The Master School Board Director (MSBD) Recognition is for individuals who have demonstrated significant contributions as members of their governance teams. It is one way PSBA salutes your hard work and exceptional dedication to ethics and standards, student success and achievement, professional development, community engagement, communications, stewardship of resources, and advocacy for public education.
School directors who are consistently dedicated to the aforementioned characteristics should apply or be encouraged to apply by fellow school directors. The MSBD Recognition demonstrates your commitment to excellence and serves to encourage best practices by all school directors.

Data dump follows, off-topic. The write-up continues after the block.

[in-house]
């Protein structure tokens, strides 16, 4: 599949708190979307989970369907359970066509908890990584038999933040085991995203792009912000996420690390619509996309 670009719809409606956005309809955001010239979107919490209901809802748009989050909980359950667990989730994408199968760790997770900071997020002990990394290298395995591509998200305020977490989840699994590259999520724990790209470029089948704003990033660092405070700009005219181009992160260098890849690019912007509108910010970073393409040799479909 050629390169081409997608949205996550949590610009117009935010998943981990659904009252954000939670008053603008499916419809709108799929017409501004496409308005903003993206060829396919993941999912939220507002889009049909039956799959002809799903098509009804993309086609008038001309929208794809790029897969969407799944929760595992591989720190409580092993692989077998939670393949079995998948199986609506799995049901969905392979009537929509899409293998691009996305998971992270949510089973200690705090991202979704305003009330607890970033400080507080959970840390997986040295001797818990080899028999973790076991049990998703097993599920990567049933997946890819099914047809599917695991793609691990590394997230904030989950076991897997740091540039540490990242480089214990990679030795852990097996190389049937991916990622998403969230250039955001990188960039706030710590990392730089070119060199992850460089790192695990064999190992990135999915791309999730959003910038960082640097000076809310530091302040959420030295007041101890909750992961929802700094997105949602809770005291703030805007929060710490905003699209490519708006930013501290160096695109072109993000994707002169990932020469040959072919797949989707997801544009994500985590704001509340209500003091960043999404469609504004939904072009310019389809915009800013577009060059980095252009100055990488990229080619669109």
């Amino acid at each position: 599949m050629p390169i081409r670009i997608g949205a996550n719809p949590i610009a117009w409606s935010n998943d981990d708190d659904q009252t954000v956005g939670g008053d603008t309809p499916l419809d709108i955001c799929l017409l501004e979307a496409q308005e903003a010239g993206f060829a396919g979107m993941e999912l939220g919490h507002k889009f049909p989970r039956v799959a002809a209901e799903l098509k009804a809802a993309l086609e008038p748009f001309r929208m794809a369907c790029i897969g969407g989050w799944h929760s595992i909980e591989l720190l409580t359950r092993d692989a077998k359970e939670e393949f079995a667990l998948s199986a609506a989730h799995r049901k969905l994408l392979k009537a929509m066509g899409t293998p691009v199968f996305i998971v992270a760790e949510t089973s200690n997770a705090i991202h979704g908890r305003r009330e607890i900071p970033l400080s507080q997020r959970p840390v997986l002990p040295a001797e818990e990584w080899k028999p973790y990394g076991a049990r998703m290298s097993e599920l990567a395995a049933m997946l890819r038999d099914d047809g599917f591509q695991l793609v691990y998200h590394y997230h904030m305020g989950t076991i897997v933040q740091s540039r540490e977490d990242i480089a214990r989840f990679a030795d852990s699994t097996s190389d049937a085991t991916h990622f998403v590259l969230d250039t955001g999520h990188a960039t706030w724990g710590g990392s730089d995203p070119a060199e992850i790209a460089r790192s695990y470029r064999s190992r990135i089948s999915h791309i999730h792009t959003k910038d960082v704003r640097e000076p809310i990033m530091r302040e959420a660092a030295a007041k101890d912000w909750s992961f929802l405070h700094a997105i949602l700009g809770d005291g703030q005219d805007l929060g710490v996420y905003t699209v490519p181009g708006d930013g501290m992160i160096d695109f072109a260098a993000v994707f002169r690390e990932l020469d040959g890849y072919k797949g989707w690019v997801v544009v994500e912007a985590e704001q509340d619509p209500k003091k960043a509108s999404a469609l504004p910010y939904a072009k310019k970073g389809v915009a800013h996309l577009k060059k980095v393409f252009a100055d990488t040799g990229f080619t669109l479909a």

The application will be posted Jan. 15, 2015, with a deadline to apply of June 30. Recipients will be notified by the MSBD Recognition Committee by Aug. 31 and will be honored at the PASA-PSBA School Leadership Conference in October.
If you are interested in learning more about the MSBD Recognition, contact Janel Biery, conference/events coordinator, at (800) 932-0588, ext. 3332.